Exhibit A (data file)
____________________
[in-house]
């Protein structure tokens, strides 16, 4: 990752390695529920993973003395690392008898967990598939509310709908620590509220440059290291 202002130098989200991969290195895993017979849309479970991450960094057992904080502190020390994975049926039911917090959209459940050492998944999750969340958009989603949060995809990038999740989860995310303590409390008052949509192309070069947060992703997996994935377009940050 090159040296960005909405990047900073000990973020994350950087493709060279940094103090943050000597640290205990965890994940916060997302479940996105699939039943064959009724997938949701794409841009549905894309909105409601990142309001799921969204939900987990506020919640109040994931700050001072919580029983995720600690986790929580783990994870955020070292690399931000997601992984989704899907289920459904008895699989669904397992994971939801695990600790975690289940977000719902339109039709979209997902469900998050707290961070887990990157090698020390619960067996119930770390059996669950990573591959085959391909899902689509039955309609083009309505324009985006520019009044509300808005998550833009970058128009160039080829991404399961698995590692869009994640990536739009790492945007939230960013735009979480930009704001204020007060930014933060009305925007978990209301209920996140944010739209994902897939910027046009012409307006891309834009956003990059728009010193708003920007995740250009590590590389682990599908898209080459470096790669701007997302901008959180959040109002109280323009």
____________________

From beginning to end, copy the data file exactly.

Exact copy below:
[in-house]
């Protein structure tokens, strides 16, 4: 990752390695529920993973003395690392008898967990598939509310709908620590509220440059290291 202002130098989200991969290195895993017979849309479970991450960094057992904080502190020390994975049926039911917090959209459940050492998944999750969340958009989603949060995809990038999740989860995310303590409390008052949509192309070069947060992703997996994935377009940050 090159040296960005909405990047900073000990973020994350950087493709060279940094103090943050000597640290205990965890994940916060997302479940996105699939039943064959009724997938949701794409841009549905894309909105409601990142309001799921969204939900987990506020919640109040994931700050001072919580029983995720600690986790929580783990994870955020070292690399931000997601992984989704899907289920459904008895699989669904397992994971939801695990600790975690289940977000719902339109039709979209997902469900998050707290961070887990990157090698020390619960067996119930770390059996669950990573591959085959391909899902689509039955309609083009309505324009985006520019009044509300808005998550833009970058128009160039080829991404399961698995590692869009994640990536739009790492945007939230960013735009979480930009704001204020007060930014933060009305925007978990209301209920996140944010739209994902897939910027046009012409307006891309834009956003990059728009010193708003920007995740250009590590590389682990599908898209080459470096790669701007997302901008959180959040109002109280323009």